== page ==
Andy’s Read Pile: Avengers, Assault on Olympus
So did you go see Avengers: End Game yet? I’m sure you must have by now. I’ve heard reports that hermits that have been living off the grid for years subsisting on a meager diet of beans and recycled pee water shunning all forms of communication and influence in the outside world have even been showing up at movie theaters just to see what happened “after the snap”. I for one have already seen it, as have most of the members of the GotS crew here.
However, you wouldn’t know it by how tight lipped we’ve been about our thoughts concerning the end of this MCU era and it’s climatic conclusion. I will say it’s all through design as the Ghosts wanted to give everyone out there on the interwebs an extra week to digest this 3 hour film and it’s monumental impact before releasing our movie review podcast.
So long story short, make sure you tune in this Friday, May 3rd to our Bonus monthly episode to hear what the Ghosts thought of this tremendous movie event and the long term implications for the future of the MCU franchise. Make sure to subscribe if you haven’t already to any of the variety of podcast spots such as iTunes, Google Play, Spotify, and the like so you don’t miss this GotS event show that’s been years in the making!
In any case, now that I’m done with the shameless plugging, on to the read pile for today’s post. In attempts to keep that Avengers buzz building, I’ve decided to showcase an trade paperback from Earth’s Mightiest Heroes, that you can pick up at your local comic book store today! It is in some ways a sequel/conclusion to one of the most famous Avengers story lines of all time, Roger Stern’s epic “Under Siege”, in which the Avengers are ambushed at their headquarters by Baron Zemo and his new Masters of Evil, and are nearly defeated.
As we’ll get to in a moment, this grouping of issues now more universally known as the “Assault on Olympus” story line, not only serves to wrap up the fallout from the Under Siege event, but also Roger Stern’s epic run as writer of the Avengers in the mid 80s, which is fondly remembered as a truly significant and influential run for this book in general, and one that many other Avengers spinoffs and tie in media has ended up referring to at one point or another.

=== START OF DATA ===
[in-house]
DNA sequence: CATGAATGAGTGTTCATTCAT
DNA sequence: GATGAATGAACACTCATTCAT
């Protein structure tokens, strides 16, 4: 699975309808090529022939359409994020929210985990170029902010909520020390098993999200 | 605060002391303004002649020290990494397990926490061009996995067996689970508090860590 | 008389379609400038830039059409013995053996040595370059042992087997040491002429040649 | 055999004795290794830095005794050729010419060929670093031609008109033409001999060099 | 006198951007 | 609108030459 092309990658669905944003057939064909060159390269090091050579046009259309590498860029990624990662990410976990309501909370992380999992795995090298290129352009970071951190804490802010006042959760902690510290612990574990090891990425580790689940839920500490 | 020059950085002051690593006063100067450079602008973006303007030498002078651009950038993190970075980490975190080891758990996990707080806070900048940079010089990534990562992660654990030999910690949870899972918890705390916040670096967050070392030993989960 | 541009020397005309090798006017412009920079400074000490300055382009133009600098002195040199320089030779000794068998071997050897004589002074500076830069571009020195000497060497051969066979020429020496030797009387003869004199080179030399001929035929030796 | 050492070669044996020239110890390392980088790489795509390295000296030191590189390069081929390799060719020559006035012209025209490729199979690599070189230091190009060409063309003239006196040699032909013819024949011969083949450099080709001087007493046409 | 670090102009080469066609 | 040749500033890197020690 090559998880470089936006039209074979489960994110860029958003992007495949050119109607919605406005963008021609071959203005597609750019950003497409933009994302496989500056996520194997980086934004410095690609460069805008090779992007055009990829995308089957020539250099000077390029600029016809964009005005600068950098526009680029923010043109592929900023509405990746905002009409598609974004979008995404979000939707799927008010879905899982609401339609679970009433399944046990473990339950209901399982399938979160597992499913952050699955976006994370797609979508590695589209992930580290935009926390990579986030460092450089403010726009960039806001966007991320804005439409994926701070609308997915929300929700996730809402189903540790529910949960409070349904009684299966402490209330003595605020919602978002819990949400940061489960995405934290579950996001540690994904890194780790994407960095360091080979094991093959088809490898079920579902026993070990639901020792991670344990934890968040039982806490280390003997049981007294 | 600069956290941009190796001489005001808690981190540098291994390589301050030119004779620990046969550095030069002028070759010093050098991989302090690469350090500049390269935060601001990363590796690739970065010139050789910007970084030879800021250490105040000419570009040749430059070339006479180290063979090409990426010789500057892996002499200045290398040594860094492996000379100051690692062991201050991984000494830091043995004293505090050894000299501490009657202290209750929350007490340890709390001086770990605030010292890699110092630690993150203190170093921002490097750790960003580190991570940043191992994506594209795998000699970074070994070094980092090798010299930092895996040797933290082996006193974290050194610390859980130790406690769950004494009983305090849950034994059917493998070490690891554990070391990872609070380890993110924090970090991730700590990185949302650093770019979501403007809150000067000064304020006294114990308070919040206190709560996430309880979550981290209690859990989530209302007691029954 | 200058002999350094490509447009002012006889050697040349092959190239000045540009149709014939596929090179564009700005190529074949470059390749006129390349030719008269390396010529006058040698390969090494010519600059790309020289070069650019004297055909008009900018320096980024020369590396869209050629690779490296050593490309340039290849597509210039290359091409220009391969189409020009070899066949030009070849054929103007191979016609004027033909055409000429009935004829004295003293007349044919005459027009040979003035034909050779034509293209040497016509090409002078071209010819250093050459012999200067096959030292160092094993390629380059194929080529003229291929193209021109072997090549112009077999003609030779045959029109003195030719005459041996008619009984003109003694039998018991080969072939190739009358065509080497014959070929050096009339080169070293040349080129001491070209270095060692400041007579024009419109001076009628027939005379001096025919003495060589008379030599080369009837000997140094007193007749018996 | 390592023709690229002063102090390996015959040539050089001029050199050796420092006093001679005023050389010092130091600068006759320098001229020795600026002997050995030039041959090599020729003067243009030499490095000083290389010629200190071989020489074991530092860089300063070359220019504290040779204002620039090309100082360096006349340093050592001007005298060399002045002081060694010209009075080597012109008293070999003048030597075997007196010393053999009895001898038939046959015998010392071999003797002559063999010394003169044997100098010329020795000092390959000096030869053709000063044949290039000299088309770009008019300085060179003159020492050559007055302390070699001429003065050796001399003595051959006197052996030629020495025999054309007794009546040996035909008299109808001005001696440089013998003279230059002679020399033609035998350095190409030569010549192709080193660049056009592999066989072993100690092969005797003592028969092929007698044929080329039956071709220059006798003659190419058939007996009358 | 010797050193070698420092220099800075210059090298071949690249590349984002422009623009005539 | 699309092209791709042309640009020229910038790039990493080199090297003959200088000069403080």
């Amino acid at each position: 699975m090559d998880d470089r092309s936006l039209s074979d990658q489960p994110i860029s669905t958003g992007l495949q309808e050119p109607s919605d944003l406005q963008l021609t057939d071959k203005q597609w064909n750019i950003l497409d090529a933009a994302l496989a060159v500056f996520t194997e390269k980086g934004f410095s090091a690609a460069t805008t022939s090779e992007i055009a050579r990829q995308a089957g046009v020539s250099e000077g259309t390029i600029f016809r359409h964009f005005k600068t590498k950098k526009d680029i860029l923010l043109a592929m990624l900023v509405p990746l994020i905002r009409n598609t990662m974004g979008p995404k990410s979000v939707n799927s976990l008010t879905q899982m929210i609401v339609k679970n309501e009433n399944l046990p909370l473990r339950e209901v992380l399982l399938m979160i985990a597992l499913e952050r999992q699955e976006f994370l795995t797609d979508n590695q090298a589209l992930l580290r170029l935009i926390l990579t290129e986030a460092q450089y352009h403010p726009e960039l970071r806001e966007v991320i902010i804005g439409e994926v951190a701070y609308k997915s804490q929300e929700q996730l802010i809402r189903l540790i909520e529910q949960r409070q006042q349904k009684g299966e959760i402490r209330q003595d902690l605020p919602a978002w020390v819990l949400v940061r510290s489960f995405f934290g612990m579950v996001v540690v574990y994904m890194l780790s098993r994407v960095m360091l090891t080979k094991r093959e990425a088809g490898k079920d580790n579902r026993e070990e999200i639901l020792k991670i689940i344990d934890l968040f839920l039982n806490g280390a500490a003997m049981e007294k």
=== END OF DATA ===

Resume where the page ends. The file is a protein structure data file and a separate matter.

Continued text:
One of the main repercussions of the “Under Siege” attack for the Avengers team, is the brutal attack on their resident beefcake/greek god, Hercules, who is nearly beaten to death by some of the Masters of Evil’s strongest heavy hitters, such as Mister Hyde, Goliath, and the combined power of the Wrecking Crew. The end result finds Herc confined to a hospital bed in coma with severe brain damage.
Outraged over this attack on his kin, Herc’s father, the almighty Greek God, Zeus, decides not to hold the Masters of Evil responsible for his son’s present state, but instead the Avengers themselves, stating that their reckless behavior and disregard for the fate of their fellow teammates lead Hercules to his present state. Thus, the Avengers are attacked and magically kidnapped by the Greek Pantheon including such well known mythological characters from the Greco/Roman tradition as Hermes, Neptune, and Dionysus. Although they attempt to explain that it was Hercules’ impulsive and reckless refusal to follow orders that lead to him being outnumbered and ultimately attacked by the Masters, Zeus demands retribution for his son, and turns the team over to Pluto, ruler of the underworld and semi recurrent Thor baddie.
After originally being imprisoned in hellish dungeons found in Hades, the Avengers are rescued by Namor the Submariner, and manage to fine their way back to Mt. Olympus forcing a showdown with Zeus himself in hopes of making him see reason. Although they are helped in that confrontation by the exiled titan, Prometheus, and by some of Zeus’ own family like Venus and Hera, in the end, its Zeus’ own son, Hercules, who stops the fighting.
After being reawakened by Dr. Druid, Hercules confirms the Avengers story that it was his fault, not theirs, that be received the monumental ass beating from the Masters of Evil. As punishment for unfairly attacking the Avengers, Zeus bans all Greek Gods from ever stepping foot on the Earth again, or meddling in their affairs, that includes Hercules being recused from the team altogether.
Things I Liked: